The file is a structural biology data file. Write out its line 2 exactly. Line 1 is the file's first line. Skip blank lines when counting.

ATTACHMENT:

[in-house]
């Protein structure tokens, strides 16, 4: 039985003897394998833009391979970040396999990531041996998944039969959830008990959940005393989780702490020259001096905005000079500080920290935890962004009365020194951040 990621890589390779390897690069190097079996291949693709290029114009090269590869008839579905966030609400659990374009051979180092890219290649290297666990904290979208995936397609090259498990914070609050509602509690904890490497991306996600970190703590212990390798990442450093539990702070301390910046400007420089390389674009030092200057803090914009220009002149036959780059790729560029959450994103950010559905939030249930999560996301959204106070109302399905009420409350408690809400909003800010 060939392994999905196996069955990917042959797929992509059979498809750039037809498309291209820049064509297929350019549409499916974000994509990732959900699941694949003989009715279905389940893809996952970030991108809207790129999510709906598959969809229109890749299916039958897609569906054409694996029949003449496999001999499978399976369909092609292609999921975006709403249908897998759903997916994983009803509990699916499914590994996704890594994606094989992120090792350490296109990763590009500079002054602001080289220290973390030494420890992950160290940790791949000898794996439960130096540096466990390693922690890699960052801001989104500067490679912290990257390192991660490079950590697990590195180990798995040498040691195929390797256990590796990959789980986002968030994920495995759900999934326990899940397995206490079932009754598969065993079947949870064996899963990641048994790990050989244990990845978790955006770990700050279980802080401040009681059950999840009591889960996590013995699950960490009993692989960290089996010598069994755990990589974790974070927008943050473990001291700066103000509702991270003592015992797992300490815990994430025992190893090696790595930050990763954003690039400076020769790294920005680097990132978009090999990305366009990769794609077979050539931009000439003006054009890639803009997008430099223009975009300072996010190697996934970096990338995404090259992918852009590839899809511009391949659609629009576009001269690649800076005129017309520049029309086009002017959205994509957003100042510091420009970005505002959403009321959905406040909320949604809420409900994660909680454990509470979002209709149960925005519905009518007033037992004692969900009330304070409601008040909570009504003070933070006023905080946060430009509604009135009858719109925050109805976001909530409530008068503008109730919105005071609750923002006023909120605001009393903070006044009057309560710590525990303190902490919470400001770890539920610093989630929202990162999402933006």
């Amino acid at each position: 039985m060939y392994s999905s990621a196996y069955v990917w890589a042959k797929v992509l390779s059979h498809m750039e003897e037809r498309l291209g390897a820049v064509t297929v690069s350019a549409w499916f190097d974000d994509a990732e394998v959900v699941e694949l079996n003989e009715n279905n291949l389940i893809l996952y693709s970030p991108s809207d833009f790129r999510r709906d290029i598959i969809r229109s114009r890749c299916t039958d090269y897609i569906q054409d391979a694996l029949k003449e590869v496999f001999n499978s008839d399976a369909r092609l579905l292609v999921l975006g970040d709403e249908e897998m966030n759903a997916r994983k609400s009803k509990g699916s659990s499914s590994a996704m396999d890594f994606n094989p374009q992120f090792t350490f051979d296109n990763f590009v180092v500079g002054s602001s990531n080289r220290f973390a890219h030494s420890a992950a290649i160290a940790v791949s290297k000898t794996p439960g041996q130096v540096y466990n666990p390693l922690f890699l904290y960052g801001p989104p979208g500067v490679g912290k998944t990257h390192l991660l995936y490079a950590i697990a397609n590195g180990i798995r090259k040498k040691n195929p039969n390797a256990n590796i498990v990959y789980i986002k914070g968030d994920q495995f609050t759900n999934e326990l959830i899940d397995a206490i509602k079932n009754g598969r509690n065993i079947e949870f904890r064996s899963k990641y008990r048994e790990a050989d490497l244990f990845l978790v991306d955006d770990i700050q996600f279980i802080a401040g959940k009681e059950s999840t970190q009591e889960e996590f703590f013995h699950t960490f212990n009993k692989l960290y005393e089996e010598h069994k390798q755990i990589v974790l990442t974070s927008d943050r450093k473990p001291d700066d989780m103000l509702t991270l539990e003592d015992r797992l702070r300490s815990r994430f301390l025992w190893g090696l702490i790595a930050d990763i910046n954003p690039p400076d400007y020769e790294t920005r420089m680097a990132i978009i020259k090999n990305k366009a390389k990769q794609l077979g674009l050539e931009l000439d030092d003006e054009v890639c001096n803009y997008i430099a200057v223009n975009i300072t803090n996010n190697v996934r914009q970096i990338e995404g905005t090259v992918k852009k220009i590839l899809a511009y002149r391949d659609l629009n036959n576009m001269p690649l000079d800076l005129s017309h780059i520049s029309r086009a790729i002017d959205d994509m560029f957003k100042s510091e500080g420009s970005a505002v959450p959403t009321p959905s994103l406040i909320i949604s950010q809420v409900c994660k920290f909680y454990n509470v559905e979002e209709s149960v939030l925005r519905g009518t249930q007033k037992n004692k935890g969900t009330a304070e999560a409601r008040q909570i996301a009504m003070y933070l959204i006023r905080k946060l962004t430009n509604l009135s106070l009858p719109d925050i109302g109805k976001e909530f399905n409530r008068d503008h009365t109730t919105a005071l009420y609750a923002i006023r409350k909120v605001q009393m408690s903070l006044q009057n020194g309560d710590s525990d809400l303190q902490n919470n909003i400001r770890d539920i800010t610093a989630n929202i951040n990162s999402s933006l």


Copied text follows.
């Protein structure tokens, strides 16, 4: 039985003897394998833009391979970040396999990531041996998944039969959830008990959940005393989780702490020259001096905005000079500080920290935890962004009365020194951040 990621890589390779390897690069190097079996291949693709290029114009090269590869008839579905966030609400659990374009051979180092890219290649290297666990904290979208995936397609090259498990914070609050509602509690904890490497991306996600970190703590212990390798990442450093539990702070301390910046400007420089390389674009030092200057803090914009220009002149036959780059790729560029959450994103950010559905939030249930999560996301959204106070109302399905009420409350408690809400909003800010 060939392994999905196996069955990917042959797929992509059979498809750039037809498309291209820049064509297929350019549409499916974000994509990732959900699941694949003989009715279905389940893809996952970030991108809207790129999510709906598959969809229109890749299916039958897609569906054409694996029949003449496999001999499978399976369909092609292609999921975006709403249908897998759903997916994983009803509990699916499914590994996704890594994606094989992120090792350490296109990763590009500079002054602001080289220290973390030494420890992950160290940790791949000898794996439960130096540096466990390693922690890699960052801001989104500067490679912290990257390192991660490079950590697990590195180990798995040498040691195929390797256990590796990959789980986002968030994920495995759900999934326990899940397995206490079932009754598969065993079947949870064996899963990641048994790990050989244990990845978790955006770990700050279980802080401040009681059950999840009591889960996590013995699950960490009993692989960290089996010598069994755990990589974790974070927008943050473990001291700066103000509702991270003592015992797992300490815990994430025992190893090696790595930050990763954003690039400076020769790294920005680097990132978009090999990305366009990769794609077979050539931009000439003006054009890639803009997008430099223009975009300072996010190697996934970096990338995404090259992918852009590839899809511009391949659609629009576009001269690649800076005129017309520049029309086009002017959205994509957003100042510091420009970005505002959403009321959905406040909320949604809420409900994660909680454990509470979002209709149960925005519905009518007033037992004692969900009330304070409601008040909570009504003070933070006023905080946060430009509604009135009858719109925050109805976001909530409530008068503008109730919105005071609750923002006023909120605001009393903070006044009057309560710590525990303190902490919470400001770890539920610093989630929202990162999402933006």